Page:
I left a gorilla in Hamelin’s office tonight with the intention of checking the results on the security camera tomorrow morning (after a leisurely stroll through the neighborhood and well-crafted latté at my favorite local roaster). I don’t have anything against Hamelin, other than the fact that he micromanages me and I feel trapped in a corner wearing a straitjacket half the time. Okay, maybe I do have something against him. But back to the gorilla at hand here. I won’t bore you with the logistics of just how I managed to transplant a 350-pounder into a 27th-story corner office without sustaining so much as a scratch (though I know you’re impressed). I’d rather get down to the nitty gritty of my thought process. As far as I see it, our hirsute cousin will react to Hamelin’s plants that I’ve strategically strewn about as though a silverback counterpart had already been there. Could it possibly think–after coming to–that another gorilla had already taken liberties with the decor? And if so, would our friend (let’s just call it Chip) leave well-enough alone? Or would he want to contribute his own personal flair to what he thinks is a radical statement of primate interior decoration? Would a gorilla even contemplate matters on such an elevated level anyway? It’s doubtful, improbable and impractical to think such a phenomenon could exist, a magical realism that extends past the bounds of human domain and into the advanced psyche of a less-cerebral species. Anyway, you’d better not tell anyone I did this. There’s no way I’m going to be liable for any damages after the way old man Hamelin treated me. I figure I’m due a few grand for my troubles, even if it doesn’t present itself in the way of a manila envelope filled with hold card cash.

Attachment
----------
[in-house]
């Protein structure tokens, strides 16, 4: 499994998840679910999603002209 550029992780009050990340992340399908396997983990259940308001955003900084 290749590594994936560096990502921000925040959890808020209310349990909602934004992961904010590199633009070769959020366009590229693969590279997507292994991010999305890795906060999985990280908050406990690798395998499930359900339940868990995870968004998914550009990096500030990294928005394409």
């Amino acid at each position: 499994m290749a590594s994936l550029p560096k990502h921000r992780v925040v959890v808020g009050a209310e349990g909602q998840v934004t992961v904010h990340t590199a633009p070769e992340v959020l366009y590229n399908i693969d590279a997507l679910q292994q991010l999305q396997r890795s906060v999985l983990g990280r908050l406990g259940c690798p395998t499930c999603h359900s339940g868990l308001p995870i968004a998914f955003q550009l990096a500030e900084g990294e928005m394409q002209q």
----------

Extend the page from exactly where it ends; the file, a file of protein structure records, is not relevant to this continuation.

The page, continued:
Hold card cash? Jesus, I need to get more sleep.

Whacking Weeds

Over the weekend, I whacked the weeds that had grown between the paver stones. These were the toughest weeds in the entire yard, and I felt terrible about beheading them. They didn’t do anything to me, aside from grow in an unfortunate space.

When I was finished, I began to sweep up the aftermath and saw an inch-long beetle lying on its back, dead. What attracted my attention to the insect was the pair of shiny flies checking out the scene of the crime. I had to look away, as large bugs (let alone dead ones) unnerve me.

I kept at the task of sweeping and threw away the yard waste. I went back over to the beetle to find ants walking all around it. It was at that precise moment that I thought to myself:

“These flies and ants must be confused about how such an enormous insect could meet such a sudden and violent end. This was an armored and seemingly-indestructible behemoth that had just walked among them a few minutes ago. Do they understand that there are greater forces around them that make their lives seem insignificant?”

Then I compared the insects to humans, and my brain nearly exploded.